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Does $\sum q^\sqrt n$ converge? ($q>0$)

It is clear that if $q\ge1$ series diverges, but what about $q\in(0; 1)$?

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  • $\begingroup$ $q^{\sqrt{n}}=\exp(\ln(q) \sqrt{n})$. Since $\ln(q)<0$, $\exp(\ln(q) \sqrt{n})=o\left( \frac{1}{n^2}\right)$ for example, which yields convergence. $\endgroup$ Commented Jan 22, 2017 at 20:27

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For $q\in(0,1)$:

$$\sum_{n=1}^\infty q^{\sqrt n}<\sum_{n=1}^\infty q^{\lfloor\sqrt n\rfloor}\stackrel*=\sum_{k=1}^\infty (2k+1)q^k<\infty$$

$(*)$ Note that for each $k\in\Bbb N$ there are exactly $2k+1$ natural numbers $n$ such that $\lfloor\sqrt n\rfloor=k$.

EDIT (motivated by Clement's comment):

Let $r\in(0,1)$. Take some natural $s>1/r$. For each natural $k$, there are $$p(k)=(k+1)^s-k^s$$ natural numbers $n$ such that $\lfloor\sqrt[s]n\rfloor=k$. Then $$\sum_{n=1}^\infty q^{n^r}<\sum_{k=1}^\infty p(k)q^k<\infty$$

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    $\begingroup$ (+1) Slick proof. (It does not easily generalize to arbitrary $r\in(0,1)$ instead of $1/2$ for $n^r$, but as one-liners go it is quite great.) $\endgroup$
    – Clement C.
    Commented Jan 22, 2017 at 20:37
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Yes, it does converge (and quite fast, but that's besides the point). We can prove it by comparison with, for instance, the series $\sum_{n=1}^\infty \frac{1}{n^2}$.

Let $q\in(0,1)$ be any number.

$$\frac{q^{\sqrt{n}}}{\frac{1}{n^2}} = n^2 e^{-\sqrt{n} \ln\frac{1}{q}} = e^{-\sqrt{n} \ln\frac{1}{q}+2\ln n} = e^{-\ln\frac{1}{q}\left( \sqrt{n} - \frac{2}{\ln\frac{1}{q}}\ln n\right)}$$ Now, you can use the fact$^{(\dagger)}$ that for any real number $a\in\mathbb{R}$, $$ \sqrt{n}-a\ln n \xrightarrow[n\to\infty]{} \infty $$ to conclude that $\frac{q^{\sqrt{n}}}{\frac{1}{n^2}}\xrightarrow[n\to\infty]{} 0$.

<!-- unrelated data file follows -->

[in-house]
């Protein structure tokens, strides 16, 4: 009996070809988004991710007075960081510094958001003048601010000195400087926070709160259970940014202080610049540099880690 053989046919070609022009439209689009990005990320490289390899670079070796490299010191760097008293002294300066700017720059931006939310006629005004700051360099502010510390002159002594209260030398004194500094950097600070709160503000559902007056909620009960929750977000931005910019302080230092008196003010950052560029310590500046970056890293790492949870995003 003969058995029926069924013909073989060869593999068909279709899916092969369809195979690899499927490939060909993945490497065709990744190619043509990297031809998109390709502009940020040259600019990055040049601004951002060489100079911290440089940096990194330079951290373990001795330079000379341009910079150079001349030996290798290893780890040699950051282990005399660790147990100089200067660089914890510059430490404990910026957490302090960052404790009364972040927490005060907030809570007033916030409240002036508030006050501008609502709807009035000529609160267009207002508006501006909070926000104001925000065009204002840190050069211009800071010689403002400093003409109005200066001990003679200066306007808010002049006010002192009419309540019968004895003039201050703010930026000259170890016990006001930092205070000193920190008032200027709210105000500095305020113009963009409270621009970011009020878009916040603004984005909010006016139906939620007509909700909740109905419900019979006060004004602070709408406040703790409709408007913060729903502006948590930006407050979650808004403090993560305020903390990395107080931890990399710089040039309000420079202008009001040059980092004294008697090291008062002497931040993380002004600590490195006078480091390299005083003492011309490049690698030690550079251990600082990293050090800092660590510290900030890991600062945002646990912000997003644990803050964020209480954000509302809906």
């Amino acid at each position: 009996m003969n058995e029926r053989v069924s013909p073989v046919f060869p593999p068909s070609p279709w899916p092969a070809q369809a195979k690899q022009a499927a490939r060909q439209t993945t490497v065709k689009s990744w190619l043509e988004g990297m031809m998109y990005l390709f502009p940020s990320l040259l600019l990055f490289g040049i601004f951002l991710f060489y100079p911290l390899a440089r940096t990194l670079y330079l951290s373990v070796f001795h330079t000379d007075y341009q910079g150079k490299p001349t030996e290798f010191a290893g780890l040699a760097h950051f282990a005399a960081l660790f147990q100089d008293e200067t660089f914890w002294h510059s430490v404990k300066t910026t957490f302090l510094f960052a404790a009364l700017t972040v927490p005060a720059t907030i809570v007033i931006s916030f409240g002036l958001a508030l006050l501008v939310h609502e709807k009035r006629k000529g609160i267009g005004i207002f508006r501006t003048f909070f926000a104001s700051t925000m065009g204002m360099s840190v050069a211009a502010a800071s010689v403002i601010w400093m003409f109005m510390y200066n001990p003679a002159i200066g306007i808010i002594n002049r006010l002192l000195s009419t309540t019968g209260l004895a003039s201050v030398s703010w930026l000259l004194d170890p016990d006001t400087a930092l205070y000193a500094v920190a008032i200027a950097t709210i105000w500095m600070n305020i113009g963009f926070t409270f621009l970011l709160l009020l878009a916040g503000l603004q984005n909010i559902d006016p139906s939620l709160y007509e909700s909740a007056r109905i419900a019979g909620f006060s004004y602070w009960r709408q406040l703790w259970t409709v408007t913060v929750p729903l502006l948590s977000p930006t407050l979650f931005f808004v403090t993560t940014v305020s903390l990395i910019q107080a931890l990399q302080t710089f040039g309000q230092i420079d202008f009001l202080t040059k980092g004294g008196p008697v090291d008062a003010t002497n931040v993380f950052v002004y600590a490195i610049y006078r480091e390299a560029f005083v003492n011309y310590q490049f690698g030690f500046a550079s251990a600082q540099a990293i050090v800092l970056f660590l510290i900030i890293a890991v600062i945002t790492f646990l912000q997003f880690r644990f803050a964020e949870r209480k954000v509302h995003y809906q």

If $(\dagger)$ is not obvious or known to you: $$ \sqrt{n}-a\ln n = \sqrt{n}\left(1-a\frac{\ln n}{\sqrt{n}}\right) = \sqrt{n}\left(1-2a\frac{\ln \sqrt{n}}{\sqrt{n}}\right) $$ so it is sufficient to know or prove that $\frac{\ln x}{x} \xrightarrow[x\to\infty]{} 0$.

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  • Write $q=\frac{1}{1+y}$
  • Note that $(1+y)^k > {k \choose 3}y^3$
  • Deduce that $q^k < \frac{y^{-3}3!}{k(k-1)(k-2)}$
  • Take $k=\sqrt{n}$ to see$$q^{\sqrt{n}}=O(n^{-3/2})$$
  • Remark that $n^{-3/2 }$ has a convergent sum
  • Deduce that the sum is convergent
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Let $f:\mathbb{Z}_{\geq 0}\to\mathbb{R}_{\geq 0}$ be a function such that, as a function of $m\in\mathbb{Z}_{\geq 0}$, the cardinality of the preimage $T_m:=f^{-1}\big([m,m+1)\big)$ is polynomially bounded, namely, for some polynomial $p(X)\in\mathbb{R}[X]$, $\big|T_m\big|\leq p(m)$ for every $m$. (In fact, we only need that $T_m$ is finite for all $m$ and $\limsup\limits_{m\to\infty}\,\sqrt[m]{\left|T_m\right|}\leq1$.) Then, for $q>0$, the infinite sum $\displaystyle\sum_{n=0}^\infty\,q^{f(n)}$ converges if and only if $q<1$.

It is trivial that $q<1$ is necessary for the sum to converge. We shall show that the sum indeed converges when $q<1$. Observe that $$\sum_{n=0}^\infty\,q^{f(n)}=\sum_{m=0}^\infty\,q^{m}\,\sum_{j\in T_m}\,q^{f(j)-m}\leq\sum_{m=0}^\infty\,q^m\,\left|T_m\right|\,.$$ Since $\left|T_m\right|$ is polynomially bounded, we conclude that $\sum\limits_{m=0}^\infty\,q^m\,\left|T_m\right|<\infty$ for $q\in(0,1)$.

In particular, if $f(n)=\sqrt{n}$, then $\big|T_m\big|=(m+1)^2-m^2=2m+1$ is linear, whence polynomially bounded. Hence, for $q>0$, the sum $\sum\limits_{n=0}^\infty\,q^{\sqrt{n}}$ is convergent iff $q<1$.

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We can use the estimate $\sqrt n\geq\ln n$ to get $$ \sum_{n=1}^\infty q^{\sqrt n}\leq\sum_{n=1}^\infty q^{\ln n}=\sum_{n=1}^\infty n^{\ln q}<\infty,\ \ \text{ if }\ln q<-1,$$ which happens for $0<q<\frac{1}{e}\approx0.367878$. We have thus obtained only a partial solution, but this argument can be modified in order to get the desired result:

Let's fix $k\geq1$. As $\frac{\sqrt n}{k\ln n}\to\infty$ when $n\to\infty$ we know that there is some $N(k)\in\mathbb{N}$ such that $$\sqrt{n}\geq k\ln n,\ \ \text{for }n\geq N.$$ Performing the above estimations again we arrive at $$ \sum_{n=N}^\infty q^{\sqrt n}\leq\sum_{N}^\infty n^{k\ln q}<\infty, \ \ \text{ if }k\ln q<-1,$$ which happens for $0<q<e^{-\frac{1}{k}}$. As $e^{-\frac{1}{k}}\nearrow1$ when $k\to\infty$ this yields the desired convergence for $0<q<1$.

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